I remember the Venerable Master explaining the Buddhadharma to us in Hong Kong. He not only explained what the Triple Jewel was, but also told us stories from the Taoist book Lives of the Seven Immortals of such people as Qiu Changchun, who was too intelligent for his own good, and Sun Buer (“non-dual”), who disfigured her face in order to cultivate the Tao. These stories served to teach us about cultivation. The Master also used the stories of the honest and frank Guo Qing and the crafty Huang Rong from the Lives of Eagle-Shooting Heroes to tell us about the choices of life.
The Venerable Master’s talks would sometimes be very straightforward, hitting the nail right on the head. For example, in explaining the word
“ignorance” in the cycle where “ignorance conditions activity, activity conditions consciousness,...,” the Venerable Master pointed out directly that ignorance is simply lust.
“What is ignorance?” he asked. He put it in the simplest words: It is just lust. The Shurangama Sutra says,
“If one does not get rid of lust, one cannot leave the dust (worldly defilement).” Thus we know that if we do not eradicate thoughts of lust, we cannot be liberated from birth and death.
Once we possess such proper knowledge and views, we will be able to tell that
“paired cultivation between men and women” and the idea that one can become a living Buddha by getting married and having children and not leaving the home-life are deviant theories. For ordinary people, it is still better to leave the home-life and strictly uphold the precepts. Then, it will be easier to cultivate and attain the proper fruition.
The duty of a Buddhist disciple is to carry on the Buddha’s legacy. The Venerable Master said,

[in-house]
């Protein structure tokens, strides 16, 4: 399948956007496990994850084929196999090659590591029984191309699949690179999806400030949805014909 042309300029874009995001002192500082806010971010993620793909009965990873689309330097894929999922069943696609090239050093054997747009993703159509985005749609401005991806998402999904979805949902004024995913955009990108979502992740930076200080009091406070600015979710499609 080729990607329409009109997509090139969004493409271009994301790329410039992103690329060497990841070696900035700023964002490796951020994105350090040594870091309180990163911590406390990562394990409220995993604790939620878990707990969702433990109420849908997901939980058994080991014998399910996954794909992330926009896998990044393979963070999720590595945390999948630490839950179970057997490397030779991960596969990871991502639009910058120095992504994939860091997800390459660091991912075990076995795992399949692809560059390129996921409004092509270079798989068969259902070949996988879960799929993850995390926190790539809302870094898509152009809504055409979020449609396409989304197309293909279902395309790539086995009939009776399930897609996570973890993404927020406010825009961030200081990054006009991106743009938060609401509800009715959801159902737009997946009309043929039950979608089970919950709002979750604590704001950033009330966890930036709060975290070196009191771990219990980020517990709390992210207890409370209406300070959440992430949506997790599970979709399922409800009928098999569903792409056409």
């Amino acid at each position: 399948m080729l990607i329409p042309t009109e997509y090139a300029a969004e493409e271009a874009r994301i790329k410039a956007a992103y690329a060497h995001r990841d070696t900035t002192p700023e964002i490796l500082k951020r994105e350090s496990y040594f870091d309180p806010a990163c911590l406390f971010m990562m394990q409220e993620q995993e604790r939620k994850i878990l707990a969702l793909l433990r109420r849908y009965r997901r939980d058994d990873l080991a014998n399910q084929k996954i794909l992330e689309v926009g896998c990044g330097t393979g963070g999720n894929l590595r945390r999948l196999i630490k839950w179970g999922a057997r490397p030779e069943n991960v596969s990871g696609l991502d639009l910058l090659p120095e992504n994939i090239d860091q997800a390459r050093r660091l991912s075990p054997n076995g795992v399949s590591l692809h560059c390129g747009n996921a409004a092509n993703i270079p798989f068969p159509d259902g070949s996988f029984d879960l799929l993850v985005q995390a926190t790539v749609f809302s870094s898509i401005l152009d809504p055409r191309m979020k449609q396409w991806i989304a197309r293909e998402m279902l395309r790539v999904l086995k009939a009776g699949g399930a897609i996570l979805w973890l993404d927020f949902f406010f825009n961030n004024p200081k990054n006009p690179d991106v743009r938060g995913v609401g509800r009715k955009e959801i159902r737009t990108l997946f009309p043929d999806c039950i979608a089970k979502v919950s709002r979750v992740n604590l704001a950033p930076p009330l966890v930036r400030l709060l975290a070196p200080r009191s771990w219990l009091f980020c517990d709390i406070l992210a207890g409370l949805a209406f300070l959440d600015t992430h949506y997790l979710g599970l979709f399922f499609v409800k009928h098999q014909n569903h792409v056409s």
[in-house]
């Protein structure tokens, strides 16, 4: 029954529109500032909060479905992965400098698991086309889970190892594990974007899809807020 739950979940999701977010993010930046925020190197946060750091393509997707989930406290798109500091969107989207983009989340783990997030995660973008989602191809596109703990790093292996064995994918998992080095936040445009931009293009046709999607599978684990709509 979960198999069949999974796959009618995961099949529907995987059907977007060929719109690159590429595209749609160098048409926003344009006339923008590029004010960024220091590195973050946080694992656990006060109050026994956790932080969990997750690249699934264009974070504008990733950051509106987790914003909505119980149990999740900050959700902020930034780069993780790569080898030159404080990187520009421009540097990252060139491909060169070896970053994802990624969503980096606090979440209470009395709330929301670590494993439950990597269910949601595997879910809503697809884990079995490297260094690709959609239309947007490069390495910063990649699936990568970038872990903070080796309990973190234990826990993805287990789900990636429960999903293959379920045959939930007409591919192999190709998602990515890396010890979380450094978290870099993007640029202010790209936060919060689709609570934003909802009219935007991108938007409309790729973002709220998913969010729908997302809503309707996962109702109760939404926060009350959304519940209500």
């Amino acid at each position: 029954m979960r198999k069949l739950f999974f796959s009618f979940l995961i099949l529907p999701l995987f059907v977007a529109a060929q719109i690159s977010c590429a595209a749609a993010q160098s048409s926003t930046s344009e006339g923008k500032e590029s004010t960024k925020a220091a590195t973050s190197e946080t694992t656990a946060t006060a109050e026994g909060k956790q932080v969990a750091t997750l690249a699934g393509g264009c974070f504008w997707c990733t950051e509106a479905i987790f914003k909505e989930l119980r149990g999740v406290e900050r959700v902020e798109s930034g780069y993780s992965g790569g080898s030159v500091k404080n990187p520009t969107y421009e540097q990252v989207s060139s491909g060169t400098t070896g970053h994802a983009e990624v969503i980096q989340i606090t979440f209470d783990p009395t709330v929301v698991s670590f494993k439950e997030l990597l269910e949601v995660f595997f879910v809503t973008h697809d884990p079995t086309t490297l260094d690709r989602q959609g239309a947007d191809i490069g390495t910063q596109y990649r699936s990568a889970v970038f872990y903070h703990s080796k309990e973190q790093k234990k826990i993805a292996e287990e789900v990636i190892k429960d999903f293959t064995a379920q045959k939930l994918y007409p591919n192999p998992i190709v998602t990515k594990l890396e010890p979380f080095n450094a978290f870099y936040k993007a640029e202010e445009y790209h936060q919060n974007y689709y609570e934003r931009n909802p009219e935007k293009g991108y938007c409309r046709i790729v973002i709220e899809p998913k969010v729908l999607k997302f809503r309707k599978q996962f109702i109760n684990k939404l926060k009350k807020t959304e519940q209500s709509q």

“After Christ died, his disciples propagated Christ’s teachings to all parts of the world, and thus Christianity became the largest religion.” The Venerable Master hoped every Buddhist disciple would take upon his own shoulders the great responsibility of spreading the Buddhadharma and not pay attention to sectarian differences. Thus, at the Sagely City of Ten Thousand Buddhas, the fourfold assembly of disciples cultivate the five sects of Chan, Doctrine, Vinaya, Esoteric, and Pure Land together, and they have never shown prejudice against Taoism, Christianity, Confucianism, Islam, or other religions. The Buddha’s teaching can be actualized only through the united and cooperative efforts of all schools of Buddhism.
After mainland China became Communist, Buddhist monks and nuns went south to Hong Kong in great numbers. The Venerable Master Hua and many other greatly virtuous Dharma Masters devoted their complete energy to propagating the Buddhadharma. Thus the Buddhadharma in Hong Kong showed signs of great vitality. No longer did people spit upon seeing left-home people or say unlucky things about them. The young generation developed an enthusiastic interest in studying the Buddhadharma. Many Buddhist youth groups, free schools, charity hospitals, and so forth were established. From this we can see that as long as the Sangha is united, it can cause the Buddhadharma to flow into every person’s heart. I hope American Buddhists will also set aside sectarian differences and do their best to cause Buddhism to flourish throughout the world and to turn the Dharma-ending Age into the Proper Dharma Age. This is also the first big step that disciples should take in taking the Master’s resolve as our own resolve and repaying the Master’s deep kindness for making the great vow to stand in for living beings and take their suffering.
He is born in the family of the Buddhas of the three periods of time,
And is certified to the Thus Come Ones’ wondrous Dharma Body.
Universally for the sake of the flocks of beings,
He appears in many forms, just like a magician,
There is nothing he cannot do.
Chapter on The Merit and Virtue from First Bringing Forth the Mind, the
Flower Adornment Sutra